The Other I

May 5, 2008

Bee colony collapse disorder

Filed under: Life as a Nun — theotheri @ 4:09 pm

When I was at Maryknoll last weekend, someone asked me what I knew about bee colony collapse and its relationship to genetically modified crops.  She said she’d read that first generation bees seemed to show no effect, but second generation bees suffered from serious immune deficiencies that made them vulnerable to the viruses and diseases that seemed to be wiping them out.

I had not heard about this possibility before, although I was aware that the sudden and unexplained collapse of bee colonies was becoming a serious concern to American farmers who depend on the bees to pollinate their crops.  So I did a search on Google to see what I could learn.  I appreciate that using the internet as a source of reliable information much be approached with great caution and belief should be suspended until one is sure of the reliability of the source. 

Nonetheless, what I read is leading me to follow this question up with some serious concern.  I think it is not hysterical hype to believe that the collapse of bee colonies and other pollinating insects (which are also declining, but not as the same rate as bees) is potentially catastrophic.  Unlike global warming which could gradually squeeze essential water and food supplies over the next half century or so, bee colony collapse could lead to a devastating loss of almost all the world’s entire food supply in less than a decade.

So how bad, really, is the problem, and what is causing it?  I’m fairly certain that it is reliable information that 1/2 of  all American states are affected, most badly on the east and west coasts where 60-70%  of the bee colonies have collapsed without apparent cause, and that the disorder has now begun to spread to Europe.  I don’t know at this point how fast it is spreading, nor how much of our food supply is actually imminently under threat.  I am going to try to find out.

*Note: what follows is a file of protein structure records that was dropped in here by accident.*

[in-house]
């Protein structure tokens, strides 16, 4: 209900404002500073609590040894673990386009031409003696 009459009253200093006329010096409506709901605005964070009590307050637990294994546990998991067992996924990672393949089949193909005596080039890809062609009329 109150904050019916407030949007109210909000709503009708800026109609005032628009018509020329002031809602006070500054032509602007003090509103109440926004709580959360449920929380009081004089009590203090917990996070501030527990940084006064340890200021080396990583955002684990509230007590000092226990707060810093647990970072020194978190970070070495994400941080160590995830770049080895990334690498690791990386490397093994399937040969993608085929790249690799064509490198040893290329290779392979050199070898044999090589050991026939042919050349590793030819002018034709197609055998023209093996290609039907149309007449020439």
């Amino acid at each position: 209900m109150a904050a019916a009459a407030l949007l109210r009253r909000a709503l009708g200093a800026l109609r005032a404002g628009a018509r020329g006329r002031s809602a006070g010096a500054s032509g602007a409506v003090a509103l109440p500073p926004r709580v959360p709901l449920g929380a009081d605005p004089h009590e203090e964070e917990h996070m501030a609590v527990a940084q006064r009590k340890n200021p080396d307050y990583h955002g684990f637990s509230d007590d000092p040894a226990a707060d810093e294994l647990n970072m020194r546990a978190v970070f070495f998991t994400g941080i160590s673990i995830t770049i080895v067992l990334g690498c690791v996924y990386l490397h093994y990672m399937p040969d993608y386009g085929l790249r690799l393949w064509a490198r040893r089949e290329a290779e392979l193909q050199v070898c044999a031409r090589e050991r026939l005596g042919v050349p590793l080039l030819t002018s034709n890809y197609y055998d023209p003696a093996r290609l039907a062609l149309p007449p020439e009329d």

The cause or causes of the disorder are equally problematic.  Some scientists say we simply do not know at this point.  Some think the radiation generated by mobile phones is contributing to the problem, while others are looking for some toxin or chemical fertilizer, as well as at some types of GM crops.  There are reports that when the colonies collapse, other insects do not raid them for their honey, which is usually the case, and that the dead and dying bees show unusually high levels of viral infection.  I have been aware that the US government has put some money into research toward solving this problem, but I haven’t had bee colony collapse disorder high enough on my worry list to keep abreast of current developments.

However, the problem has just made a giant leap up my Priority List of Mega Concerns.   

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